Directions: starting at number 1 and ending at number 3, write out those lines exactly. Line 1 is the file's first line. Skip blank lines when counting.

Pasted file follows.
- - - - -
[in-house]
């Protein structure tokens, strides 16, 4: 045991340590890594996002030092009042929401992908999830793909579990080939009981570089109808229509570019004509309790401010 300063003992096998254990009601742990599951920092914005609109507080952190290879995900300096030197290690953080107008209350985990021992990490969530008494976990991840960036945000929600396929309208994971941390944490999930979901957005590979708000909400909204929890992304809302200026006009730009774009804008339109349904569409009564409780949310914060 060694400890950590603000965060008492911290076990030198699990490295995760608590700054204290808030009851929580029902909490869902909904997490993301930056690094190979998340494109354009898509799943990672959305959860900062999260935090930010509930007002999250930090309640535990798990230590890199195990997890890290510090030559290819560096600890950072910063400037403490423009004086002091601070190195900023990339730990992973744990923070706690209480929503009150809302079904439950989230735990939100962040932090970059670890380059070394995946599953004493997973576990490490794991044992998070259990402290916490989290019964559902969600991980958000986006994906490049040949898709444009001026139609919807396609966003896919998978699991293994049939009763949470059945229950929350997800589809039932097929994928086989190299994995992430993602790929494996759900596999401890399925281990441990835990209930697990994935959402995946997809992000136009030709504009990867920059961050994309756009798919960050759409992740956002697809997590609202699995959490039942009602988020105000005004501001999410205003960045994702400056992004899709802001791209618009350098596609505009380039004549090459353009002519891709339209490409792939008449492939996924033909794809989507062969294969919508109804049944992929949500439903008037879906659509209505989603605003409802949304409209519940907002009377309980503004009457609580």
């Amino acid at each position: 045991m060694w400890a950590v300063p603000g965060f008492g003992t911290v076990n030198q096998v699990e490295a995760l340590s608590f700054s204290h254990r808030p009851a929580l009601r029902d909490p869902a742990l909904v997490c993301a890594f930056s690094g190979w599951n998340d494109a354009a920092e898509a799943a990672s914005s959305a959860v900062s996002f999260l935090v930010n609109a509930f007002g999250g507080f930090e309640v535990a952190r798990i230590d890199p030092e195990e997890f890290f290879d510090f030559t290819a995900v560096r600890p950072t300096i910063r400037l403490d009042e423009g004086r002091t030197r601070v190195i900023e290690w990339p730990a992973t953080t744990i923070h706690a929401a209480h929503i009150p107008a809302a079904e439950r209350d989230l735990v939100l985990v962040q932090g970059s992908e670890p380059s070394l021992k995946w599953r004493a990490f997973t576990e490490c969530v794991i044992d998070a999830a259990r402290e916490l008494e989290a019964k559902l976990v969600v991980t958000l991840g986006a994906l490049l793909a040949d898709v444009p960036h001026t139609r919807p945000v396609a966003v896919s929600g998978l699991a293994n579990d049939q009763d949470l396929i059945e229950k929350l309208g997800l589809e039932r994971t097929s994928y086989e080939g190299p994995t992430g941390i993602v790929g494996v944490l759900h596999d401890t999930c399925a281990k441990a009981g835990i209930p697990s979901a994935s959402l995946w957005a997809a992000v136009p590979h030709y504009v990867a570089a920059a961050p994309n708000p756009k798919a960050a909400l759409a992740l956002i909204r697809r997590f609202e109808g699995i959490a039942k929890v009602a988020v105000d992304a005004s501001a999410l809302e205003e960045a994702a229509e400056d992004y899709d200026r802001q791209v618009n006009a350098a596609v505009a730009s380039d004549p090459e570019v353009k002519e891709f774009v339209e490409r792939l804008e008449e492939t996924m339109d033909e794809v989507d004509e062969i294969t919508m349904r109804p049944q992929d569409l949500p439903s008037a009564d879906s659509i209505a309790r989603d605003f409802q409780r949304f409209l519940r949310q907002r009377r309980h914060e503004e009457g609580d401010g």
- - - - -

[in-house]
């Protein structure tokens, strides 16, 4: 045991340590890594996002030092009042929401992908999830793909579990080939009981570089109808229509570019004509309790401010 300063003992096998254990009601742990599951920092914005609109507080952190290879995900300096030197290690953080107008209350985990021992990490969530008494976990991840960036945000929600396929309208994971941390944490999930979901957005590979708000909400909204929890992304809302200026006009730009774009804008339109349904569409009564409780949310914060 060694400890950590603000965060008492911290076990030198699990490295995760608590700054204290808030009851929580029902909490869902909904997490993301930056690094190979998340494109354009898509799943990672959305959860900062999260935090930010509930007002999250930090309640535990798990230590890199195990997890890290510090030559290819560096600890950072910063400037403490423009004086002091601070190195900023990339730990992973744990923070706690209480929503009150809302079904439950989230735990939100962040932090970059670890380059070394995946599953004493997973576990490490794991044992998070259990402290916490989290019964559902969600991980958000986006994906490049040949898709444009001026139609919807396609966003896919998978699991293994049939009763949470059945229950929350997800589809039932097929994928086989190299994995992430993602790929494996759900596999401890399925281990441990835990209930697990994935959402995946997809992000136009030709504009990867920059961050994309756009798919960050759409992740956002697809997590609202699995959490039942009602988020105000005004501001999410205003960045994702400056992004899709802001791209618009350098596609505009380039004549090459353009002519891709339209490409792939008449492939996924033909794809989507062969294969919508109804049944992929949500439903008037879906659509209505989603605003409802949304409209519940907002009377309980503004009457609580």
């Amino acid at each position: 045991m060694w400890a950590v300063p603000g965060f008492g003992t911290v076990n030198q096998v699990e490295a995760l340590s608590f700054s204290h254990r808030p009851a929580l009601r029902d909490p869902a742990l909904v997490c993301a890594f930056s690094g190979w599951n998340d494109a354009a920092e898509a799943a990672s914005s959305a959860v900062s996002f999260l935090v930010n609109a509930f007002g999250g507080f930090e309640v535990a952190r798990i230590d890199p030092e195990e997890f890290f290879d510090f030559t290819a995900v560096r600890p950072t300096i910063r400037l403490d009042e423009g004086r002091t030197r601070v190195i900023e290690w990339p730990a992973t953080t744990i923070h706690a929401a209480h929503i009150p107008a809302a079904e439950r209350d989230l735990v939100l985990v962040q932090g970059s992908e670890p380059s070394l021992k995946w599953r004493a990490f997973t576990e490490c969530v794991i044992d998070a999830a259990r402290e916490l008494e989290a019964k559902l976990v969600v991980t958000l991840g986006a994906l490049l793909a040949d898709v444009p960036h001026t139609r919807p945000v396609a966003v896919s929600g998978l699991a293994n579990d049939q009763d949470l396929i059945e229950k929350l309208g997800l589809e039932r994971t097929s994928y086989e080939g190299p994995t992430g941390i993602v790929g494996v944490l759900h596999d401890t999930c399925a281990k441990a009981g835990i209930p697990s979901a994935s959402l995946w957005a997809a992000v136009p590979h030709y504009v990867a570089a920059a961050p994309n708000p756009k798919a960050a909400l759409a992740l956002i909204r697809r997590f609202e109808g699995i959490a039942k929890v009602a988020v105000d992304a005004s501001a999410l809302e205003e960045a994702a229509e400056d992004y899709d200026r802001q791209v618009n006009a350098a596609v505009a730009s380039d004549p090459e570019v353009k002519e891709f774009v339209e490409r792939l804008e008449e492939t996924m339109d033909e794809v989507d004509e062969i294969t919508m349904r109804p049944q992929d569409l949500p439903s008037a009564d879906s659509i209505a309790r989603d605003f409802q409780r949304f409209l519940r949310q907002r009377r309980h914060e503004e009457g609580d401010g």